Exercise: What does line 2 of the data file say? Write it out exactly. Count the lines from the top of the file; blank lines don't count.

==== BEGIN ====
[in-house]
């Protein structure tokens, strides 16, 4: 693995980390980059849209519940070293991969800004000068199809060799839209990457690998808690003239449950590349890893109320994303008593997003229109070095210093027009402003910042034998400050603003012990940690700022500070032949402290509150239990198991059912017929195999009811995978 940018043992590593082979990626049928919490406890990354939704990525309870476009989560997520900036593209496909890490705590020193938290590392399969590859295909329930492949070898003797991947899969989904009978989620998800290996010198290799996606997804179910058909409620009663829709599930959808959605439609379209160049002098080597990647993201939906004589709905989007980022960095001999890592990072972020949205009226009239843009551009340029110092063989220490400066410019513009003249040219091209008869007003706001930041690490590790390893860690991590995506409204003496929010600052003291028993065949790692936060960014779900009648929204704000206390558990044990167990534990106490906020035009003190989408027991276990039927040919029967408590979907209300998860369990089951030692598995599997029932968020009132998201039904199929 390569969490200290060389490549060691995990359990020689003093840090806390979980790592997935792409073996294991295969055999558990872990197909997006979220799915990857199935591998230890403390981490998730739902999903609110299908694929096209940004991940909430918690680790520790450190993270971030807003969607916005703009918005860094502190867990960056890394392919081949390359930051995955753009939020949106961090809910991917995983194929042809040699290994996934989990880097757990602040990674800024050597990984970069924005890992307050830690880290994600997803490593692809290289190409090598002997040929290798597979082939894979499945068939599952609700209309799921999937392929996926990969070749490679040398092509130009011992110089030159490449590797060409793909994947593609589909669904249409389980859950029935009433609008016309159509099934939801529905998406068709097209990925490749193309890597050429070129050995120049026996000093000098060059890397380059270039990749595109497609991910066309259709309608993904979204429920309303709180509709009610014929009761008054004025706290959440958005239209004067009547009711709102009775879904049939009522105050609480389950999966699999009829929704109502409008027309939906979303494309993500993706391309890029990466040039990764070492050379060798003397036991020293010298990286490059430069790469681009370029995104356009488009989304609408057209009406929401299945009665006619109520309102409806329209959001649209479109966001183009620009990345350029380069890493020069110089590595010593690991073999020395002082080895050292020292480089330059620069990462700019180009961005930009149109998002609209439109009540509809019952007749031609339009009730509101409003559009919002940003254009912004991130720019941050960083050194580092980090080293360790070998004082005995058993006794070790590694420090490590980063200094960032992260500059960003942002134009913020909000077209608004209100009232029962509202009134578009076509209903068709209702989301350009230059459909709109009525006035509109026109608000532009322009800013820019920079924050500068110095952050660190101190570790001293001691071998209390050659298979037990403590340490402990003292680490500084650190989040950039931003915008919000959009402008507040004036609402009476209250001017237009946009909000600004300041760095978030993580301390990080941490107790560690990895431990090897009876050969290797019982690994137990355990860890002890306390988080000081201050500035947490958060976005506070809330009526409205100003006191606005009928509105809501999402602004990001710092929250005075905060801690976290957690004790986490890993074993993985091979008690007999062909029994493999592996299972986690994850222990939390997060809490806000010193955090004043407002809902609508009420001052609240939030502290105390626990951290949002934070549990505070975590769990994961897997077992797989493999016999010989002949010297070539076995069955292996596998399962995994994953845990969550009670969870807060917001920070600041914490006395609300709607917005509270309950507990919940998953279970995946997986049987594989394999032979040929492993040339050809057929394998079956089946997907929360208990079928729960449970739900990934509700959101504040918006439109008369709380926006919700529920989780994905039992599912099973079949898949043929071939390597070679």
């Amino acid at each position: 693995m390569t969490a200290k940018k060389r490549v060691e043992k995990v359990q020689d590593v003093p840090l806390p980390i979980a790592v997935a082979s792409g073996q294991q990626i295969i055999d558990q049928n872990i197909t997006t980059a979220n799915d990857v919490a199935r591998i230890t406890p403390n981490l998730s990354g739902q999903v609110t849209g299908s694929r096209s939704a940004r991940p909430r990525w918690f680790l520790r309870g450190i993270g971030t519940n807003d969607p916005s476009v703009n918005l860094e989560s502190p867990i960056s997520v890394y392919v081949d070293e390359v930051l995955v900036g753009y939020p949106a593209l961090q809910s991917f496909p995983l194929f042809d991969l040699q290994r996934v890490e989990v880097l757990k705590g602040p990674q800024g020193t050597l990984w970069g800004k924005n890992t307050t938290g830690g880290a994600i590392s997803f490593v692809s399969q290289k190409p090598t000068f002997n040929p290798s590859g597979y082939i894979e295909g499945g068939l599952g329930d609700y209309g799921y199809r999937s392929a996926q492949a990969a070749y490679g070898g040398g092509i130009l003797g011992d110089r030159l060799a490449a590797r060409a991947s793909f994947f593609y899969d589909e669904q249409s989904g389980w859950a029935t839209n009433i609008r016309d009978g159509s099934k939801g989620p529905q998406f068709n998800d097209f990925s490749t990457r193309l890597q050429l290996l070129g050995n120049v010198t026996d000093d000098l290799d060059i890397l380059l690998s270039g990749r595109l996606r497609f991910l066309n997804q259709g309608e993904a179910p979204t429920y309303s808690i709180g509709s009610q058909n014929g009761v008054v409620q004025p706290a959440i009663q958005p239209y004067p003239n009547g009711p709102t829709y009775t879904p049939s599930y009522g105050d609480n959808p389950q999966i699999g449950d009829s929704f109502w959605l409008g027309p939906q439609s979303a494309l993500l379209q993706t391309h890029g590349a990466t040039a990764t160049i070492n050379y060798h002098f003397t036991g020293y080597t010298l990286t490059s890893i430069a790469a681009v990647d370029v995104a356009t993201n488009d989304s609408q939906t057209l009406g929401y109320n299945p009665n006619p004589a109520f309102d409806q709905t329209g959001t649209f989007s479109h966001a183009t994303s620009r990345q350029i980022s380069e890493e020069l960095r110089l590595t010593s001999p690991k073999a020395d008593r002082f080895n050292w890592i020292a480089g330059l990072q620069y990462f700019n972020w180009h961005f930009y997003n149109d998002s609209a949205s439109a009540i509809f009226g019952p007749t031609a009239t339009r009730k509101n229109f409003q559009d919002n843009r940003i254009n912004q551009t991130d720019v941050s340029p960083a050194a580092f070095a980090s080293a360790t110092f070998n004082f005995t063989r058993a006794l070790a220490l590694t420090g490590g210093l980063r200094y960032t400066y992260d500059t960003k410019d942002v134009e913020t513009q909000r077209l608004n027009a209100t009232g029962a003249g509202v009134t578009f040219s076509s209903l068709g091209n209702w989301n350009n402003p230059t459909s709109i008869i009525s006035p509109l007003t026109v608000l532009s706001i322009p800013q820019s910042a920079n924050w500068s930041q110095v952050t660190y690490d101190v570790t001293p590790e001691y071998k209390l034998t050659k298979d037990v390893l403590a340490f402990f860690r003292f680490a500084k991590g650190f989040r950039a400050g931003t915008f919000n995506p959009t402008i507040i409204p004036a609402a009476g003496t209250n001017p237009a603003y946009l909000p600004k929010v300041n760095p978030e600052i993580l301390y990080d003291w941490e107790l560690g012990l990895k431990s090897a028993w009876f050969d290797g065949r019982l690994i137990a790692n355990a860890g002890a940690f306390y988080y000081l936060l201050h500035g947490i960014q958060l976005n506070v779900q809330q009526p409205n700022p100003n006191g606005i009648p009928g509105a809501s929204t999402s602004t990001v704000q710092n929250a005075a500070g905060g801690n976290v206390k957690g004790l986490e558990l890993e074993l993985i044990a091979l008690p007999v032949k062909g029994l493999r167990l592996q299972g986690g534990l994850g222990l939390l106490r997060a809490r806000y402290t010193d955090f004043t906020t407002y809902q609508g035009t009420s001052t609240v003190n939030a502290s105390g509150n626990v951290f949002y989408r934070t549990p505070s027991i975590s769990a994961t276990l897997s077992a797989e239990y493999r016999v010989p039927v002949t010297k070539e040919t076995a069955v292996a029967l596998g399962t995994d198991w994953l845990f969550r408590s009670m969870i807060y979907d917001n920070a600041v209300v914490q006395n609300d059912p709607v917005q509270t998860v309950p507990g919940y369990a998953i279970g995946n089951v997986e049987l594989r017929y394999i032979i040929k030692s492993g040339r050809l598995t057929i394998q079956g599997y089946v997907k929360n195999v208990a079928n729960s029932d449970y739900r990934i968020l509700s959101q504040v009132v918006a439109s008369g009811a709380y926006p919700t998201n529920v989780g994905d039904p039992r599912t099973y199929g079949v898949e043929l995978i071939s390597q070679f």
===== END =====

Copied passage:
């Protein structure tokens, strides 16, 4: 693995980390980059849209519940070293991969800004000068199809060799839209990457690998808690003239449950590349890893109320994303008593997003229109070095210093027009402003910042034998400050603003012990940690700022500070032949402290509150239990198991059912017929195999009811995978 940018043992590593082979990626049928919490406890990354939704990525309870476009989560997520900036593209496909890490705590020193938290590392399969590859295909329930492949070898003797991947899969989904009978989620998800290996010198290799996606997804179910058909409620009663829709599930959808959605439609379209160049002098080597990647993201939906004589709905989007980022960095001999890592990072972020949205009226009239843009551009340029110092063989220490400066410019513009003249040219091209008869007003706001930041690490590790390893860690991590995506409204003496929010600052003291028993065949790692936060960014779900009648929204704000206390558990044990167990534990106490906020035009003190989408027991276990039927040919029967408590979907209300998860369990089951030692598995599997029932968020009132998201039904199929 390569969490200290060389490549060691995990359990020689003093840090806390979980790592997935792409073996294991295969055999558990872990197909997006979220799915990857199935591998230890403390981490998730739902999903609110299908694929096209940004991940909430918690680790520790450190993270971030807003969607916005703009918005860094502190867990960056890394392919081949390359930051995955753009939020949106961090809910991917995983194929042809040699290994996934989990880097757990602040990674800024050597990984970069924005890992307050830690880290994600997803490593692809290289190409090598002997040929290798597979082939894979499945068939599952609700209309799921999937392929996926990969070749490679040398092509130009011992110089030159490449590797060409793909994947593609589909669904249409389980859950029935009433609008016309159509099934939801529905998406068709097209990925490749193309890597050429070129050995120049026996000093000098060059890397380059270039990749595109497609991910066309259709309608993904979204429920309303709180509709009610014929009761008054004025706290959440958005239209004067009547009711709102009775879904049939009522105050609480389950999966699999009829929704109502409008027309939906979303494309993500993706391309890029990466040039990764070492050379060798003397036991020293010298990286490059430069790469681009370029995104356009488009989304609408057209009406929401299945009665006619109520309102409806329209959001649209479109966001183009620009990345350029380069890493020069110089590595010593690991073999020395002082080895050292020292480089330059620069990462700019180009961005930009149109998002609209439109009540509809019952007749031609339009009730509101409003559009919002940003254009912004991130720019941050960083050194580092980090080293360790070998004082005995058993006794070790590694420090490590980063200094960032992260500059960003942002134009913020909000077209608004209100009232029962509202009134578009076509209903068709209702989301350009230059459909709109009525006035509109026109608000532009322009800013820019920079924050500068110095952050660190101190570790001293001691071998209390050659298979037990403590340490402990003292680490500084650190989040950039931003915008919000959009402008507040004036609402009476209250001017237009946009909000600004300041760095978030993580301390990080941490107790560690990895431990090897009876050969290797019982690994137990355990860890002890306390988080000081201050500035947490958060976005506070809330009526409205100003006191606005009928509105809501999402602004990001710092929250005075905060801690976290957690004790986490890993074993993985091979008690007999062909029994493999592996299972986690994850222990939390997060809490806000010193955090004043407002809902609508009420001052609240939030502290105390626990951290949002934070549990505070975590769990994961897997077992797989493999016999010989002949010297070539076995069955292996596998399962995994994953845990969550009670969870807060917001920070600041914490006395609300709607917005509270309950507990919940998953279970995946997986049987594989394999032979040929492993040339050809057929394998079956089946997907929360208990079928729960449970739900990934509700959101504040918006439109008369709380926006919700529920989780994905039992599912099973079949898949043929071939390597070679």